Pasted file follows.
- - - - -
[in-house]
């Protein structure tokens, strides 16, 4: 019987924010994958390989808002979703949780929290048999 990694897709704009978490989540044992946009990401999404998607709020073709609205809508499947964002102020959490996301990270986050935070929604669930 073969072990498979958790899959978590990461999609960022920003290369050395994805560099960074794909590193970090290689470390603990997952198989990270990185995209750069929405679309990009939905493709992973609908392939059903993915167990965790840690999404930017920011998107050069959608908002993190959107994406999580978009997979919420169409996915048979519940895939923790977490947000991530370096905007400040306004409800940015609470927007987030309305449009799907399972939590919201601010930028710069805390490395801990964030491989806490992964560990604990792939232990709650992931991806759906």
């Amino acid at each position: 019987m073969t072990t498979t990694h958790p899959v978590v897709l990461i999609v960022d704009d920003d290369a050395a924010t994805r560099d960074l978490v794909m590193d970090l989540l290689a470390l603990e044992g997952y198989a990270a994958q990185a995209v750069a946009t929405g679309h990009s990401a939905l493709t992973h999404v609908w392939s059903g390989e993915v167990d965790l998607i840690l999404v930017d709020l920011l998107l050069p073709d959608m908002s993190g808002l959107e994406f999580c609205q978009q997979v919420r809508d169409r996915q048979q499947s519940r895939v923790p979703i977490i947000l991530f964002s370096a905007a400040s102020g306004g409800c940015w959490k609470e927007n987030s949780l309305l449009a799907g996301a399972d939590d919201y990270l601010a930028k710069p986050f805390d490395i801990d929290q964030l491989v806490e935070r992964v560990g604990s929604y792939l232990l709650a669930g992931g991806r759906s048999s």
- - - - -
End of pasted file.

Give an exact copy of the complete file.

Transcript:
[in-house]
């Protein structure tokens, strides 16, 4: 019987924010994958390989808002979703949780929290048999 990694897709704009978490989540044992946009990401999404998607709020073709609205809508499947964002102020959490996301990270986050935070929604669930 073969072990498979958790899959978590990461999609960022920003290369050395994805560099960074794909590193970090290689470390603990997952198989990270990185995209750069929405679309990009939905493709992973609908392939059903993915167990965790840690999404930017920011998107050069959608908002993190959107994406999580978009997979919420169409996915048979519940895939923790977490947000991530370096905007400040306004409800940015609470927007987030309305449009799907399972939590919201601010930028710069805390490395801990964030491989806490992964560990604990792939232990709650992931991806759906």
């Amino acid at each position: 019987m073969t072990t498979t990694h958790p899959v978590v897709l990461i999609v960022d704009d920003d290369a050395a924010t994805r560099d960074l978490v794909m590193d970090l989540l290689a470390l603990e044992g997952y198989a990270a994958q990185a995209v750069a946009t929405g679309h990009s990401a939905l493709t992973h999404v609908w392939s059903g390989e993915v167990d965790l998607i840690l999404v930017d709020l920011l998107l050069p073709d959608m908002s993190g808002l959107e994406f999580c609205q978009q997979v919420r809508d169409r996915q048979q499947s519940r895939v923790p979703i977490i947000l991530f964002s370096a905007a400040s102020g306004g409800c940015w959490k609470e927007n987030s949780l309305l449009a799907g996301a399972d939590d919201y990270l601010a930028k710069p986050f805390d490395i801990d929290q964030l491989v806490e935070r992964v560990g604990s929604y792939l232990l709650a669930g992931g991806r759906s048999s």